“Chicago Shocks British Writer,” 1902
July 14, 2010 § Leave a comment
I’m always up for a good report back to the civilized readers on the amoral cesspit that was Chicago–at least to many writers. Here’s Yorkshire Post correspondent John Foster Fraser, writing in 1902 and quoted with relish in the Chicago Daily:
“Chicago is too busy money making to attend to civic improvements. And here is where Chicago stands apart from other cities. The people of other cities hunt the dollar as hard as they know how. But they do not like to be regarded merely as money makers: they like you to think, at any rate, they have a passive if not a platonic admiration for worthier things.
“Chicago, however, is out and out pagan….Chicago people are really on earth to make money. And they make it.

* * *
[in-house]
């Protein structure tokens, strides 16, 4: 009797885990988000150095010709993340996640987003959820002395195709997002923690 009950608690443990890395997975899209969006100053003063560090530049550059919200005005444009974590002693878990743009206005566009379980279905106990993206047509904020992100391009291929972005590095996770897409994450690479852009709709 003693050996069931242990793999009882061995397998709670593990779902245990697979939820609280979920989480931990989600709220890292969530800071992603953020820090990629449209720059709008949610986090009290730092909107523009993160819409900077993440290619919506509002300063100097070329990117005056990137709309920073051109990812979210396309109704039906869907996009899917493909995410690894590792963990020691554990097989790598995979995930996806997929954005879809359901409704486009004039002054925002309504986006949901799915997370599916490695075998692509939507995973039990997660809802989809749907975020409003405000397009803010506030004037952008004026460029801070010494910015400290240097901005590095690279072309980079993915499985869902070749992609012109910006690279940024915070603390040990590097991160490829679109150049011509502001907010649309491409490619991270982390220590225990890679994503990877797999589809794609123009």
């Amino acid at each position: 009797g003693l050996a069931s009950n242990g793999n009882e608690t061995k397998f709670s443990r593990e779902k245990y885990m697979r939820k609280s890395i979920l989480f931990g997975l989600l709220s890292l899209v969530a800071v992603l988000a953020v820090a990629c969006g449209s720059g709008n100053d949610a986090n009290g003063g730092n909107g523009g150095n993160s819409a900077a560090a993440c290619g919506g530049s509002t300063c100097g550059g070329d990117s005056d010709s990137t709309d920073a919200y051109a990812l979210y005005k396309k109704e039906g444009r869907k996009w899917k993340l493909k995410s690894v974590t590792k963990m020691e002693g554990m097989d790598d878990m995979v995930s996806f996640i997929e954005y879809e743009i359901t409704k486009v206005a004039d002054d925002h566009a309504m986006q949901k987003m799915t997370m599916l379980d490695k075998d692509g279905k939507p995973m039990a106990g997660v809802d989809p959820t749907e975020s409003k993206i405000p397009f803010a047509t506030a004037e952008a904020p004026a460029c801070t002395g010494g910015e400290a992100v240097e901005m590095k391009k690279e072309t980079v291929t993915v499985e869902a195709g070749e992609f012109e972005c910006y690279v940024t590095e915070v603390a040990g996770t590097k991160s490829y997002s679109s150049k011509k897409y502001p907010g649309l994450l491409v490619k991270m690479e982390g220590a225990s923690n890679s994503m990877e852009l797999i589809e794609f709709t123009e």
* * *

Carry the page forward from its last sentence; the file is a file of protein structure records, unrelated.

“It is the most interesting of all dramas to watch Chicago at this money making. Commercial morality, such as old fashioned British business men believe in, does not exist. Here is a town where it is no disgrace to be a swindler, no disgrace to have been in prison—provided you still have plenty of money. To start a bogus company and defraud the public is smart. To invite a man to dinner at a restaurant and to slip away and leave him to pay the bill is cute. Young girls, supposed to be well reared, pocket every silver spoon on the table, not secretly but with a laugh. To steal a spoon on a railway dining car is a girlish foible.”